I haven’t stayed up on the latest hand-wringing over contemporary conservatism’s woes as well as I would have liked, but Rufus’ examination of it in light of Plato is well worth your time, especially if you think that old books have nothing to do with contemporary problems:
I don’t think that Mark Levin is a psychopath, or even that he’s lying, just that it’s beside the point if he is. His job isn’t truth- it’s persuasion. The problem is the cross-odds: the Expert uses debate as a means of arriving at truth, but the Orator uses debate to persuade others of their position, regardless of its truth. When political movements start to treat Orators as Experts- or really as their superiors since that they get ‘better numbers’- it’s because they see persuasion- that is,power– as being roughly interchangeable with truth. ‘Epistemic closure’, I think, is really this problem of scale- an inability to tell the higher from the lower.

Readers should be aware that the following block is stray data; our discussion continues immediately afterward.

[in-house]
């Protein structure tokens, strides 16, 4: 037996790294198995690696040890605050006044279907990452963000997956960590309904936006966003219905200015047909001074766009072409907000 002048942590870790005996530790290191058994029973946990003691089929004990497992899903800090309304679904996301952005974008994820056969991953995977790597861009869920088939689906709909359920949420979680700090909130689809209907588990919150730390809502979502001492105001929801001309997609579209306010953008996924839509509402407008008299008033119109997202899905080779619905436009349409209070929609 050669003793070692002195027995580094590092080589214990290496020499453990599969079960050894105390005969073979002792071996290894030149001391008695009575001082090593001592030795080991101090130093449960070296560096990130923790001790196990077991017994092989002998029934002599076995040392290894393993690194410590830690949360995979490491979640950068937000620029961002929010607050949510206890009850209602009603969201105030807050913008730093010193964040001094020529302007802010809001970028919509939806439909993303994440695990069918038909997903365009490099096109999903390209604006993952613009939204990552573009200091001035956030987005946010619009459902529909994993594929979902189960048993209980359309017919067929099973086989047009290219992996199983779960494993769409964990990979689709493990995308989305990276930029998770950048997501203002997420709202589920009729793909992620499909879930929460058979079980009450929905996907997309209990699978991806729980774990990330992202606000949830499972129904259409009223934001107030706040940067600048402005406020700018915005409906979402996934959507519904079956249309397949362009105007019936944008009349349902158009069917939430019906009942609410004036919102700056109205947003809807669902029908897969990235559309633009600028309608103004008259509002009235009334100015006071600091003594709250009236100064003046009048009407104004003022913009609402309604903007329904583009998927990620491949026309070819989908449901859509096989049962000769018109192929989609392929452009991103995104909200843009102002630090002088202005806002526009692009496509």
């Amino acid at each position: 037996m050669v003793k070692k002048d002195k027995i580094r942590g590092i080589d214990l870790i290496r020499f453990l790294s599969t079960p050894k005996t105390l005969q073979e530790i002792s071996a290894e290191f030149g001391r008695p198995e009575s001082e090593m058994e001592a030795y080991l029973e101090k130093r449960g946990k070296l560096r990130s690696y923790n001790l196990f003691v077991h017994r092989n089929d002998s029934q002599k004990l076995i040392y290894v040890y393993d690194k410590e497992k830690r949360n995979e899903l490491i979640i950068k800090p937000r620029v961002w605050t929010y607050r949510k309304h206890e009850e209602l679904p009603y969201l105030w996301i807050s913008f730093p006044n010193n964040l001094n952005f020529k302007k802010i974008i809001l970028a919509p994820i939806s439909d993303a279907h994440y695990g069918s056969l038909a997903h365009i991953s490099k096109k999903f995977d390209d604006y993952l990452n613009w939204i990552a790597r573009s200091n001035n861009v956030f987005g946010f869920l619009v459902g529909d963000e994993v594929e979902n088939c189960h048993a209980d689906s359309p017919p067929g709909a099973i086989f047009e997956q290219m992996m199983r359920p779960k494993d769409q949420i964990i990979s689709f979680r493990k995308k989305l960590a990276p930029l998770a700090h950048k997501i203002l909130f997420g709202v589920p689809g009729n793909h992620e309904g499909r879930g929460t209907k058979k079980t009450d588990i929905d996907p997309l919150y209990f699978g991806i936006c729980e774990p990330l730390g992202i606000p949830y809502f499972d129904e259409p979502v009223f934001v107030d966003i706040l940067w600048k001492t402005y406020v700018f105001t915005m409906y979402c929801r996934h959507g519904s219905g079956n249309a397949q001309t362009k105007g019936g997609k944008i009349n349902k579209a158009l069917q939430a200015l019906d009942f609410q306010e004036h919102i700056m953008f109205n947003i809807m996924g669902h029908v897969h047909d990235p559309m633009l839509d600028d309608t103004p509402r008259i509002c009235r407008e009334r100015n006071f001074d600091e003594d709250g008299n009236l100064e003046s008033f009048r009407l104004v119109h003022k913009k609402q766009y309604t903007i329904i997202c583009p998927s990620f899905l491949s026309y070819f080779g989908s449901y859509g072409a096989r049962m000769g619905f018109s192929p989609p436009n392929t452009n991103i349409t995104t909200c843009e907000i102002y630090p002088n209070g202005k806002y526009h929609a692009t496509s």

What conservatism needs, then, is probably more elitism. There really is a scale of value, after all. There are higher things and lower things, which can be measured in the soul. A hint: the higher things are the ones worth ‘conserving’. Otherwise, “conservatism” just becomes a knee-jerk defense of privilege and power.
Rufus takes a different route toward Ross Douthat’s conclusion that Levin et al. are best understood as entertainers. But the expansion toward Plato is a significant, as their position as entertainers within the polis does not remove them from responsibility. If anything, their broad appeal and ability to persuade entails a greater obligation, for they are truly (in Plato’s world) members of the polis in a way that the philosopher cannot be.